Take two skinless chicken breasts & cut across the thickest part to make two equal sized portions.  They may look small, but once they’ve been stuffed & breadcrumbed, they will be a lot bigger!  Make a small incision (about an inch long) in the side & create a larger cavity inside to make a pocket.  Push a slice or two of the garlic & smokey bacon butter into the cavity, then close up the opening with your fingers.

This is the messy bit:  you need to panée the stuffed chicken to make them into proper kievs.  To panée is a French term meaning to breadcrumb – for example, de la poulet panée means breaded chicken.  However, you need to concentrate & keep one hand for the wet dip, one for the dry.  This sounds simple enough, although many times I have panéed my fingers because I forgot which hand went where!  You need three dishes: one with a beaten egg, one with a couple of tablespoons of plain flour & one with fine breadcrumbs in it (a shallow one or a plate will do).

Roll the stuffed chicken breast in the flour, making sure it is coated everywhere, then shake off the remaining flour.  Using your other hand, dip the chicken in the egg then drop it into the breadcrumbs.  Using the same hand you did for flouring, sprinkle & pat the breadcrumbs onto the chicken, ensuring it is thoroughly coated on all sides.  Shake off the excess & place in a plate (sprinkle a few breadcrumbs onto the plate before you do this).  Repeat this process for the other chicken kievs, then cover the dish with cling film & put in the bottom of the fridge for an hour or so – raw meat should not be next to cooked or be above anything else, so I always use the bottom shelf.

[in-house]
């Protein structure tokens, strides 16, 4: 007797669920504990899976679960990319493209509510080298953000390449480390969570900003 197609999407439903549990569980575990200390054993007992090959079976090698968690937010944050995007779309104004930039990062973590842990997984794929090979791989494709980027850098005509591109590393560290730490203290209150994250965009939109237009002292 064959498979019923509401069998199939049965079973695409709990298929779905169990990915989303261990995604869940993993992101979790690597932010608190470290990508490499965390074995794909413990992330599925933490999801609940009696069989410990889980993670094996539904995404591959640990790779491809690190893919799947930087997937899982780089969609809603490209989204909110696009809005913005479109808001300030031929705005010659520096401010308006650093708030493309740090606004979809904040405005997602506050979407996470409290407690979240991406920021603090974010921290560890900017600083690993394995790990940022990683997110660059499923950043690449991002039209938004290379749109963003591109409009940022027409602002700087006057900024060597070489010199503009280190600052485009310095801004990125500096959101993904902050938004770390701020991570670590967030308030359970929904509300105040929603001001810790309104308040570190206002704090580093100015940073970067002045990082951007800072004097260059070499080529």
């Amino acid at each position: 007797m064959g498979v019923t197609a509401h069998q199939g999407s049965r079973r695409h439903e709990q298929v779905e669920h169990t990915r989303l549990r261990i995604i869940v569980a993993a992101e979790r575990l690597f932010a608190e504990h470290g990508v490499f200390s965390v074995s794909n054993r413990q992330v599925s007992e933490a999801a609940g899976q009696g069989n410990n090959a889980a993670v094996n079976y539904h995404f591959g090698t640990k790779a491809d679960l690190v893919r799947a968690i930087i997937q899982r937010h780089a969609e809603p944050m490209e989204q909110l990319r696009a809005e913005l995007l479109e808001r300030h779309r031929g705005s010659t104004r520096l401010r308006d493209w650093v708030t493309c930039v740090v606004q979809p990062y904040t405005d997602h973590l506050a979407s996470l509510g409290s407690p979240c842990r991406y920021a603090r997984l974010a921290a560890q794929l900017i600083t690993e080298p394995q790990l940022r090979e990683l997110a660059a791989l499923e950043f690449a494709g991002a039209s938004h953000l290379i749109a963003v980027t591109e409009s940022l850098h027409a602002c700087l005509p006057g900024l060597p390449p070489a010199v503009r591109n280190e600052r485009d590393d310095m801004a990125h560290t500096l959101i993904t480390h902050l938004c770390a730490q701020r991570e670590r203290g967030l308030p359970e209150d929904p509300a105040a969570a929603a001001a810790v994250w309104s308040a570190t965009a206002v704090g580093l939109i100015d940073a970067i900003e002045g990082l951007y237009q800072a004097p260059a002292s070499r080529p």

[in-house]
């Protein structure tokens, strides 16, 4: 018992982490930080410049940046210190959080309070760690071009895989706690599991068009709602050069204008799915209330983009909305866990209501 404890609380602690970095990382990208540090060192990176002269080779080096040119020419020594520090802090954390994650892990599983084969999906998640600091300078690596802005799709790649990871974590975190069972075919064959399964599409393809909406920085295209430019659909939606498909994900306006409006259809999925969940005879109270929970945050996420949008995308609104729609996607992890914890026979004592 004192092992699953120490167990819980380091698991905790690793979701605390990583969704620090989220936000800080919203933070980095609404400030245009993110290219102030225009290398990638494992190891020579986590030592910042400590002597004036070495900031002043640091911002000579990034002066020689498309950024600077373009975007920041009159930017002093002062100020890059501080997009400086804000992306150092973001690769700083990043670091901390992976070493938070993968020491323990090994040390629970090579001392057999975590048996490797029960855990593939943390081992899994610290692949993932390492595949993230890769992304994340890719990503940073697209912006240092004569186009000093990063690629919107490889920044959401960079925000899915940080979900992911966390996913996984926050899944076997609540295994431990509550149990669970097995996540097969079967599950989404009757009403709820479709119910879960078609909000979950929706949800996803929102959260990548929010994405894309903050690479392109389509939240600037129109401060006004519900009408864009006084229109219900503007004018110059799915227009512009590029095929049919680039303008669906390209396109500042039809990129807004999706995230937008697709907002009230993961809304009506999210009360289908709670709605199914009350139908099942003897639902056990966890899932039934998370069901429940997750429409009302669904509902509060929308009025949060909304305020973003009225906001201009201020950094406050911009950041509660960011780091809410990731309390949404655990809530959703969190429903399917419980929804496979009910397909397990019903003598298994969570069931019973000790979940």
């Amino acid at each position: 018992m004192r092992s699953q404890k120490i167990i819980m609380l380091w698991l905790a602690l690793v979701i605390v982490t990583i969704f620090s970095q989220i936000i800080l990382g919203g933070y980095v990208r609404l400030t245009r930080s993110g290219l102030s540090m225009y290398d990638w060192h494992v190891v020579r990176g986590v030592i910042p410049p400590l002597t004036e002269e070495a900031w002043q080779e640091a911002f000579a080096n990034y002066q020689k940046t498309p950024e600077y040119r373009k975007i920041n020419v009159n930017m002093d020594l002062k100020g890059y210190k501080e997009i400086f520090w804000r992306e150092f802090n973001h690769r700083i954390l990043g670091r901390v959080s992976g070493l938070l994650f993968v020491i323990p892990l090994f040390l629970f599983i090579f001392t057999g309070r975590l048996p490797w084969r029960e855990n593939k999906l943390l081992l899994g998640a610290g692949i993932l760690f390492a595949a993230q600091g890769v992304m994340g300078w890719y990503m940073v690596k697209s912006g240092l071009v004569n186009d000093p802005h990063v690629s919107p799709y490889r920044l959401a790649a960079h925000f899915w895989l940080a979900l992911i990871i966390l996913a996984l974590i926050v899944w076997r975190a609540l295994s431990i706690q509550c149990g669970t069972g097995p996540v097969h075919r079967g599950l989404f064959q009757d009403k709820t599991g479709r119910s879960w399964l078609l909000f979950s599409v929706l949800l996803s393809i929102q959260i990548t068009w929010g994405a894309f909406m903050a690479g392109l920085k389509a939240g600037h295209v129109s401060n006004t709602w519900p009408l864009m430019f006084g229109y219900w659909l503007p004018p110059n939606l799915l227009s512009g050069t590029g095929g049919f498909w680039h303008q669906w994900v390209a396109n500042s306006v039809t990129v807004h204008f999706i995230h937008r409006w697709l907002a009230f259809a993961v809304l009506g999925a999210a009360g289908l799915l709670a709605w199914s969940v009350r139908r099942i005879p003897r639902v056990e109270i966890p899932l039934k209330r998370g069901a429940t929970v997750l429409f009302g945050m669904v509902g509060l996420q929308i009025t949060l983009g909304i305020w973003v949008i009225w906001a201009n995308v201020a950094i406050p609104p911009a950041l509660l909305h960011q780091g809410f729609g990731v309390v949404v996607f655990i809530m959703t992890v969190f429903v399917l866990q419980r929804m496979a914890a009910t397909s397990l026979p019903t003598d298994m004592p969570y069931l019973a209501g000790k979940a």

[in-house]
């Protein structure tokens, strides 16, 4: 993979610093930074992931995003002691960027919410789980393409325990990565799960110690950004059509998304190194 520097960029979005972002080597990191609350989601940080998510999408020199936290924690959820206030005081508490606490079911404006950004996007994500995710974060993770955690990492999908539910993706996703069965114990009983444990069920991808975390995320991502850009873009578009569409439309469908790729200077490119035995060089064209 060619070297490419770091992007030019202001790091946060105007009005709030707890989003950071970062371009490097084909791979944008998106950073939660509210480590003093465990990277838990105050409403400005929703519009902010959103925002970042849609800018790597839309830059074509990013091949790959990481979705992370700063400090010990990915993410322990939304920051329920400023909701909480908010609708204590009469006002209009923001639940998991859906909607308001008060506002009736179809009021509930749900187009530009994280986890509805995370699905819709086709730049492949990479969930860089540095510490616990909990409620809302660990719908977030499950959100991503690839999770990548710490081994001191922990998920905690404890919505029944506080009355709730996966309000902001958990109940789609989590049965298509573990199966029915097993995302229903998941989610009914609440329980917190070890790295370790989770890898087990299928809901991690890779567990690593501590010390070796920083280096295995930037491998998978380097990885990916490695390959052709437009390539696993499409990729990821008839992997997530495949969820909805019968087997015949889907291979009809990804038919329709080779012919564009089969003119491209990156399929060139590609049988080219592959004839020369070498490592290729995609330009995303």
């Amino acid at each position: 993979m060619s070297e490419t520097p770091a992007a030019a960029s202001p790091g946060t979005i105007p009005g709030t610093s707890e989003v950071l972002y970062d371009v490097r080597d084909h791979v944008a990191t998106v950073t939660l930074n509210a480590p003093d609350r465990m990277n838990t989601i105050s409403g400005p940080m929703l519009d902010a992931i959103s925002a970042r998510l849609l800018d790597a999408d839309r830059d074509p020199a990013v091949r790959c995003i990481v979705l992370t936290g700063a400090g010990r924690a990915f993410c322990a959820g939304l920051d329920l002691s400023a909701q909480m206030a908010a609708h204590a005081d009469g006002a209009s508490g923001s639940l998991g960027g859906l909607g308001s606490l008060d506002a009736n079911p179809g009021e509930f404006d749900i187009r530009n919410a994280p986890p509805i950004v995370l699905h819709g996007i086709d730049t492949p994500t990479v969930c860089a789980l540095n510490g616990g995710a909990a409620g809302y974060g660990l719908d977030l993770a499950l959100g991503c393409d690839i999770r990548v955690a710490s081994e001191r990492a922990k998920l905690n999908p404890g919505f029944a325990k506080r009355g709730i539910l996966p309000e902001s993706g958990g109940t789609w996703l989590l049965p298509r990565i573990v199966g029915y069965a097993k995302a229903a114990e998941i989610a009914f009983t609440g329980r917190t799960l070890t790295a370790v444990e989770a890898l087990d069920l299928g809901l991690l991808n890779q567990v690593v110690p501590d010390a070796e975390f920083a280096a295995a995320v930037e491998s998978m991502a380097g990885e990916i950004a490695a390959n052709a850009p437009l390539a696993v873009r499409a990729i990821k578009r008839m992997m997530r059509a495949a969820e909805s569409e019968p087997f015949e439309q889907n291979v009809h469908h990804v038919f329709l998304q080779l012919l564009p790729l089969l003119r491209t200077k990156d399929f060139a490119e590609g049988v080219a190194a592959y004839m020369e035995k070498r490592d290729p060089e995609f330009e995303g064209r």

This is where I do things a bit differently, because I prefer not to fry the kievs.  Preheat the oven to 220*C.  Get a roasting tin & lightly drizzle some olive oil in the bottom, then place the kievs on top.  Drizzle the tops with a bit more olive oil, chuck in a sprig of fresh Rosemary & bake them in the centre of the oven for about 20-25 minutes.  Halfway through cooking, grab some tongs & turn them over carefully, replacing them in the oven to finish cooking.   Once cooled, pop a couple in a tub & freeze (pour over any escaped butter & crispy bits from the tin too).  They reheat well once defrosted too – just put them in a dish in the oven at 200*C for 20 minutes or so.  Make sure they are piping hot before dishing up – stick a metal skewer in the centre & if it’s hot to the touch, they’re ready.  They go great with a huge salad & proper chunky chips.  If you’re not keen on bacon or garlic, try using different stuffings in your chicken – maybe some sundried tomatoes, a couple of slices of Mozzarella & some fresh Basil leaves, or shredded spinach, Ricotta & chopped pine nuts.

Have a go at making your own ready meals & even if you’re not having building work done, sometimes it nice to have a freezer full of pre-prepped dinners for when you’re working late or can’t be bothered to cook.  A x